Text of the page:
La Sportiva Boot Fitter L’amore

Post by blogger | February 27, 2018      

Translate. Sportiva love. Specifically. Their ski touring boots (though the climbing boots are not too shabby either). Lisa is testing a pair of Sportiva Sparkles (review yesterday). My role is to do a length and width punch at toe so she can use the correct size shell for her heel and mid-foot. If every boot out there had an easily removable tongue like this, my work in this earthly shell would be complete and I’d smile as I shifted to the next plane of existence. As it is, I’m still tasked with grinding rivets out of other brands and models. But all La Sportiva requires is a screw driver. A few photos to explain.

La Sportive tongue attachment.

La Sportive tongue attachment is easily removed, also includes a feature for aligning the tongue with your leg shape. I’ve never felt a need for that, but can see it being useful for boot fitting someone with a pronounced tibial curve (how _is_ your tibial curve, by the way?).

Tongue removed.

Tongue removed. When replacing, use blue-reversible thread locker.

Easily fits in the boot press for a toe box punch, as well as tongue not being vulnerable to heat damage.

Easily fits in the boot press for a toe box punch, as well as absent tongue not being vulnerable to heat damage. All I’d add to make my intimate relationship with these shoes complete would be removable cuff rivets, but that would mean I’d already shed my own shell and gone to boot fitter heaven. Oh, and yes Virginia, a cuff cant rivet would be nice. Instead, we align cuff angle by adding spacer material to the side of the liner cuff.



29 Responses to “La Sportiva Boot Fitter L’amore”

  1. See February 27th, 2018 8:22 pm

    I still think the lack of cant rivets in so many boots is ridiculous. Sure, a good bootfitter can work wonders, but cant rivets enables anyone who knows what they’re doing to fine tune boot lower to cuff angle on the mountain in a few minutes. (And, if the shell is the body…)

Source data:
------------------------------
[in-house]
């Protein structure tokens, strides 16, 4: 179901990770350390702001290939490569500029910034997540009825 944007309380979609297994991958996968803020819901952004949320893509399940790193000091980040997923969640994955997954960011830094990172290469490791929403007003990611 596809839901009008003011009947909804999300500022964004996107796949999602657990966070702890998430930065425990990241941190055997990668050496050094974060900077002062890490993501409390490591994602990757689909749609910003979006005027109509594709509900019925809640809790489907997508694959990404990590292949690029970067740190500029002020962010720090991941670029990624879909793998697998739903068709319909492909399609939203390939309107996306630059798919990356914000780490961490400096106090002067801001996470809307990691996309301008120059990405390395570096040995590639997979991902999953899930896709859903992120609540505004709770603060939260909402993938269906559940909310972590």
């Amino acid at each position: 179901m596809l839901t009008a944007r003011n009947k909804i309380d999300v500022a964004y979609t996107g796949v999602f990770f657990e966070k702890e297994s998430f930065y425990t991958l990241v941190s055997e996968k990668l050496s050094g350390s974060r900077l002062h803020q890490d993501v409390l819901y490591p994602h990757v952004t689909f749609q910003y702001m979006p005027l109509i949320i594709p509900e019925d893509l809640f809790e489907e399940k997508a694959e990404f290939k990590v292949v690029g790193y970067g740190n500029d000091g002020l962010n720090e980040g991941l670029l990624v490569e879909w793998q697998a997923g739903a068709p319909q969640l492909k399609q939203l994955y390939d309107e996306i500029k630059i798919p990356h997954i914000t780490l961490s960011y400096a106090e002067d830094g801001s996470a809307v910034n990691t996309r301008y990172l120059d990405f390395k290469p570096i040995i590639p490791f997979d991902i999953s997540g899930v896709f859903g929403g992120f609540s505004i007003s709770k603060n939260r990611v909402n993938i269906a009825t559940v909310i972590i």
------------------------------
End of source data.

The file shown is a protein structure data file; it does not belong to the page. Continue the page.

2. XXX_er February 27th, 2018 8:58 pm

    Just changing the cuff angle with the eccentric ain’t really the same as changing the foot bed which I did with a 40$ off the shelf sole footbed

    my dalbello alpines boots have the eccentric on both hinges but they are set for neutral

  3. See February 28th, 2018 9:20 am

    XXXer, agreed. I use Soles also. They work well for supporting my feet, dealing with pronation and improving boot lower fit. However, in my experience, I still need to adjust cuff angle. Maybe I’m not doing it right. Any fitting tips you wish to share re. making non-adjustable cuffs work by molding the insoles?

  4. XXX_er February 28th, 2018 10:10 am

    Not a boot fitter, every foot it different but IME when my foot is supported it is aligned

    I got flat feet. I don’t mold the red soles, I just trim & use them right out of the package, I had used cuff eccentrics to make up for the flat feet, I found using an aggressive foot bed seem to fill up all that space under the arch and line my knee/lower leg up properly so I can set an inside edge

    I cant (pun intended) ski without soles

  5. See February 28th, 2018 10:34 am

    Anyone care to chime in on whether supporting the foot properly puts the rest of the system into alignment? All I know is that when I get my feet set up to my liking, I usually still need to mess with the cuffs.

  6. Lou Dawson 2 February 28th, 2018 10:42 am

    See and all, as I think you know I’m a Masterfit certified boot fitter and have been doing it for years. Sometimes, yes, just a good footbed or even the stock insole are enough, but other times due to the shape of the tibia and how the hips and knees line up, it’s best to align the cuff with the tibia. It’s very personal, but like night and day sometimes, especially if a skier tends to knock knee or A-frame. Again, very personal, that’s why boot fitters stay in business (smile). As to boots without cuff cant, sometimes yes it can be done by simply shimming one side of the liner cuff, but best is indeed an alignment rivet. I know this to be true because when they showed me the alpine race boots at Atomic, the plug boots they build, the pivots are left undrilled until they install them for the individual racer’s alignment. And I know it works best for myself as well, though I use the shim method usually due to time constraints. Lou

  7. Lou Dawson 2 February 28th, 2018 2:02 pm

    If anyone is interested in various ways to add cuff alignment to ski touring boots. Use our site search for keywords “cuff cant”

    And see this post for the way I do it without a cant rivet.